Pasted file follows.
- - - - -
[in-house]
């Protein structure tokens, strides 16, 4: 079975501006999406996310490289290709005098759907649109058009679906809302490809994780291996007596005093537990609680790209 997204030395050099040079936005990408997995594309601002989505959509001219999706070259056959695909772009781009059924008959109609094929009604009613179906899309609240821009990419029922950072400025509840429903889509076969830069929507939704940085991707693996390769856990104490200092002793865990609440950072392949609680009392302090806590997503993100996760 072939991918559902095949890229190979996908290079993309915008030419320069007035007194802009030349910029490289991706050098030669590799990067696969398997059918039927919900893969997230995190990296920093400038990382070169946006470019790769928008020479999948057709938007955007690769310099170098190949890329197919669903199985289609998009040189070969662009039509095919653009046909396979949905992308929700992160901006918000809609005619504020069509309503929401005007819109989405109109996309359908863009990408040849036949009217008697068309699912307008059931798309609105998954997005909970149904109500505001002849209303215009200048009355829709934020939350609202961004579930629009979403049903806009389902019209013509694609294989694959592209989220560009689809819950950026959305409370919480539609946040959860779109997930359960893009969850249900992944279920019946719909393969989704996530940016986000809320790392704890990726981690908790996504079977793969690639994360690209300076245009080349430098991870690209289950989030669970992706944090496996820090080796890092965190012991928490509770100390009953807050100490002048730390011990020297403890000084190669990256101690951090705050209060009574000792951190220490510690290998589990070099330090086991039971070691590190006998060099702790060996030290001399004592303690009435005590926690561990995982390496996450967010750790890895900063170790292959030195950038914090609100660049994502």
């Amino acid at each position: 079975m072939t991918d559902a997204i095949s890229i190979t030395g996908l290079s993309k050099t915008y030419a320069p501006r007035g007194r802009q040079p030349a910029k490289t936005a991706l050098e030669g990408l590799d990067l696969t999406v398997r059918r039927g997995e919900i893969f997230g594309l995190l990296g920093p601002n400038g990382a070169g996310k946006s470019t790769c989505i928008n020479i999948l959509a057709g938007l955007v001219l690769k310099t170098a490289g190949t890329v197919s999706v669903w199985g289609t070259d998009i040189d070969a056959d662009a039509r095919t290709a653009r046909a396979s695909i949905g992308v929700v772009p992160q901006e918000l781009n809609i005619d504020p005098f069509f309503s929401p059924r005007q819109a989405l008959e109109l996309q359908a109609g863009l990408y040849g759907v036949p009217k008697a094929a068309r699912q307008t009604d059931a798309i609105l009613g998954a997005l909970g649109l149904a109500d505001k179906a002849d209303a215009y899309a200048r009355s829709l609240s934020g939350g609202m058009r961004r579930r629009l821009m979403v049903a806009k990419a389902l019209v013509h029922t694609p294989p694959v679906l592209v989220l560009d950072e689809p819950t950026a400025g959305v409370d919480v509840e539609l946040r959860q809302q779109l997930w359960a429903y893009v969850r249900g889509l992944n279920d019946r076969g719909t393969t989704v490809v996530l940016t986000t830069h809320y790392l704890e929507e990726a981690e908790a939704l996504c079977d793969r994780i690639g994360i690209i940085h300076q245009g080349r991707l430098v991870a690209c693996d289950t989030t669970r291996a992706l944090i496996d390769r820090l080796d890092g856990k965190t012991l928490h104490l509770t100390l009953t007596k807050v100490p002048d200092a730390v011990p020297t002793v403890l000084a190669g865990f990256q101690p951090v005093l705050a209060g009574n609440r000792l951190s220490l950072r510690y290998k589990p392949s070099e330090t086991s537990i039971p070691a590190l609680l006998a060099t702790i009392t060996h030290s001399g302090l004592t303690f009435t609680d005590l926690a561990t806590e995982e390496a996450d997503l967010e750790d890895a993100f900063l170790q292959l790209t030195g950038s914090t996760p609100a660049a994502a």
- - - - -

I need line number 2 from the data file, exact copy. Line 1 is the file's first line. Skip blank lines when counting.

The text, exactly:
């Protein structure tokens, strides 16, 4: 079975501006999406996310490289290709005098759907649109058009679906809302490809994780291996007596005093537990609680790209 997204030395050099040079936005990408997995594309601002989505959509001219999706070259056959695909772009781009059924008959109609094929009604009613179906899309609240821009990419029922950072400025509840429903889509076969830069929507939704940085991707693996390769856990104490200092002793865990609440950072392949609680009392302090806590997503993100996760 072939991918559902095949890229190979996908290079993309915008030419320069007035007194802009030349910029490289991706050098030669590799990067696969398997059918039927919900893969997230995190990296920093400038990382070169946006470019790769928008020479999948057709938007955007690769310099170098190949890329197919669903199985289609998009040189070969662009039509095919653009046909396979949905992308929700992160901006918000809609005619504020069509309503929401005007819109989405109109996309359908863009990408040849036949009217008697068309699912307008059931798309609105998954997005909970149904109500505001002849209303215009200048009355829709934020939350609202961004579930629009979403049903806009389902019209013509694609294989694959592209989220560009689809819950950026959305409370919480539609946040959860779109997930359960893009969850249900992944279920019946719909393969989704996530940016986000809320790392704890990726981690908790996504079977793969690639994360690209300076245009080349430098991870690209289950989030669970992706944090496996820090080796890092965190012991928490509770100390009953807050100490002048730390011990020297403890000084190669990256101690951090705050209060009574000792951190220490510690290998589990070099330090086991039971070691590190006998060099702790060996030290001399004592303690009435005590926690561990995982390496996450967010750790890895900063170790292959030195950038914090609100660049994502």